Author(s): Choudhury F, Varma R, McKean-Cowdin R, Klein R, Azen SP; Los Angeles Latino Eye Study Group. Risk factors for four-year incidence and progression of age-related macular degeneration: the Los Angeles Latino Eye Study. Am J Ophthalmol. 2011 Sep;152(3):385-395. doi: 10.1016/j.ajo.2011.02.025. Epub 2011 Jun 16. PMID 21679916
Journal: American Journal Of Ophthalmology, Volume 152, Issue 3, Sep 2011
PURPOSE To identify risk factors for 4-year incidence and progression of age-related macular degeneration (AMD) in adult Latinos.
DESIGN Population-based prospective cohort study.
METHODS Participants, aged 40 or older, from The Los Angeles Latino Eye Study (LALES) underwent standardized comprehensive ophthalmologic examinations at baseline and at 4 years of follow-up. Age-related macular degeneration was detected by grading 30-degree stereoscopic fundus photographs using the modified Wisconsin Age-Related Maculopathy Grading System. Multivariate stepwise logistic regression was used to examine the independent association of incidence and progression of AMD and baseline sociodemographic, behavioral, clinical, and ocular characteristics.
RESULTS Multivariate analyses revealed that older age (OR per decade of age: 1.52; 95% CI: 1.29, 1.85) and higher pulse pressure (OR per 10 mm Hg: 2.54; 95% CI: 1.36, 4.76) were independently associated with the incidence of any AMD. The same factors were associated with early AMD, soft indistinct drusen, and retinal pigmentary abnormalities. Additionally, presence of clinically diagnosed diabetes mellitus was independently associated with increased retinal pigment (OR: 1.66; 95% CI: 1.01, 2.85), and male gender was associated with retinal pigment epithelial depigmentation (OR 2.50; 95% CI: 1.48, 4.23). Older age (OR per decade of age: 2.20; 95% CI: 1.82, 2.67) and current smoking (OR: 2.85; 95% CI: 1.66, 4.90) were independently associated with progression of AMD.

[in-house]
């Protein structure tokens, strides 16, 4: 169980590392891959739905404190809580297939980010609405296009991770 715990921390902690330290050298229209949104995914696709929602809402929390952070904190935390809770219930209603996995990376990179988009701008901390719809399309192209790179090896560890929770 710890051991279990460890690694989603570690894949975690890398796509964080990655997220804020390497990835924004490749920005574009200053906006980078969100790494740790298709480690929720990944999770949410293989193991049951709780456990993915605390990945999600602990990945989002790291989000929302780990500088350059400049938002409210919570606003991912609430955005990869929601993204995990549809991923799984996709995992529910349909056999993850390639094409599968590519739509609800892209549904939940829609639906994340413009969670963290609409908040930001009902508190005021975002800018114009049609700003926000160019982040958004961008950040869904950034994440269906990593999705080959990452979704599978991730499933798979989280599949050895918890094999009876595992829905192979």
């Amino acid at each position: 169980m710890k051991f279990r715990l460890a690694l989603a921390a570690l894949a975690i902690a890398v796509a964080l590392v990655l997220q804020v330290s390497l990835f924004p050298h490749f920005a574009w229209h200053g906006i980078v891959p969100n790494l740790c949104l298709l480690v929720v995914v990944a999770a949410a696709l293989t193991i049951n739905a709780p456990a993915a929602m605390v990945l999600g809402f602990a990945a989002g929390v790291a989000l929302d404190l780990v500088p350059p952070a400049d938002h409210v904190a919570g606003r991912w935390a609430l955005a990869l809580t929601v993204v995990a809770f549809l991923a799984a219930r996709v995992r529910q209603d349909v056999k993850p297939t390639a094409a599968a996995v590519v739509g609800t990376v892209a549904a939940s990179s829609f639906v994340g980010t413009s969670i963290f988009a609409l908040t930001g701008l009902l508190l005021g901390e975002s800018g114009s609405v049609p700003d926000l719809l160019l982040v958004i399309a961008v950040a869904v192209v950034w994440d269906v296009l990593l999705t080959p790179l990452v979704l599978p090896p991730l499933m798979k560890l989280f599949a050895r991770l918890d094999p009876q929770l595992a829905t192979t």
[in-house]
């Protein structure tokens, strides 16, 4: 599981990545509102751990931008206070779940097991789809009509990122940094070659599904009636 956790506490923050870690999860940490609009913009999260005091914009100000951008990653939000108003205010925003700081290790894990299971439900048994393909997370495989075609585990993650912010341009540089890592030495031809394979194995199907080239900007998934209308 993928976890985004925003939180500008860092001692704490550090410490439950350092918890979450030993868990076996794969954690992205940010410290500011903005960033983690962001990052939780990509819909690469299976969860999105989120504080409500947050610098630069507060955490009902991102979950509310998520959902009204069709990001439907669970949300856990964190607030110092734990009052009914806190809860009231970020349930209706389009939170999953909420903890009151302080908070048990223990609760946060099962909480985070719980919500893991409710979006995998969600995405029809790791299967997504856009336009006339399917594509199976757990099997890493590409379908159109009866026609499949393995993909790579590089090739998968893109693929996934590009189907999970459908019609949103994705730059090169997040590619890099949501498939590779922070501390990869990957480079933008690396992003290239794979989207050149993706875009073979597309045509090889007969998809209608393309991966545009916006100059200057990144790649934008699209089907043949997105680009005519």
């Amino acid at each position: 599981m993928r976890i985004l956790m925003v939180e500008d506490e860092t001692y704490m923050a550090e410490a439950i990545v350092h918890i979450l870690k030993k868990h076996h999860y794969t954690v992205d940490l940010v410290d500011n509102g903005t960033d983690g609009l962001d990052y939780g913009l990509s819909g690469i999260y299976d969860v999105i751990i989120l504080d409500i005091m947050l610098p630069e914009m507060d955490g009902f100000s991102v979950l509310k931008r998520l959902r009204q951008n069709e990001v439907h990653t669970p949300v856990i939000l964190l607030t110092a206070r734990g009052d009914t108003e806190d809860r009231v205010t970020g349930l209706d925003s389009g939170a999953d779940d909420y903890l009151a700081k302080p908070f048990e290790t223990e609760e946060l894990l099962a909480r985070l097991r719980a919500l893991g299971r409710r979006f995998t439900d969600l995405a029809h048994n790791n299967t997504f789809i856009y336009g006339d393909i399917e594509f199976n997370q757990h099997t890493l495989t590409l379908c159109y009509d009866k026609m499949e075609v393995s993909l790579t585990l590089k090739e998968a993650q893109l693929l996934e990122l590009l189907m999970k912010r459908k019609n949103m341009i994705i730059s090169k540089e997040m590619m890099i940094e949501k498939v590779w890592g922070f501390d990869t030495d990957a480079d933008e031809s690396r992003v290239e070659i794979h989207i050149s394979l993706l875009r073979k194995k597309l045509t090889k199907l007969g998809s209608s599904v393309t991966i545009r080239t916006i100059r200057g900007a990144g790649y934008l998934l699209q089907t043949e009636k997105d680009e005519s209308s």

CONCLUSIONS Several modifiable risk factors were associated with 4-year incidence and progression of AMD in Latinos. The results suggest that interventions aimed at reducing pulse pressure and promoting smoking cessation may reduce incidence and progression of AMD, respectively.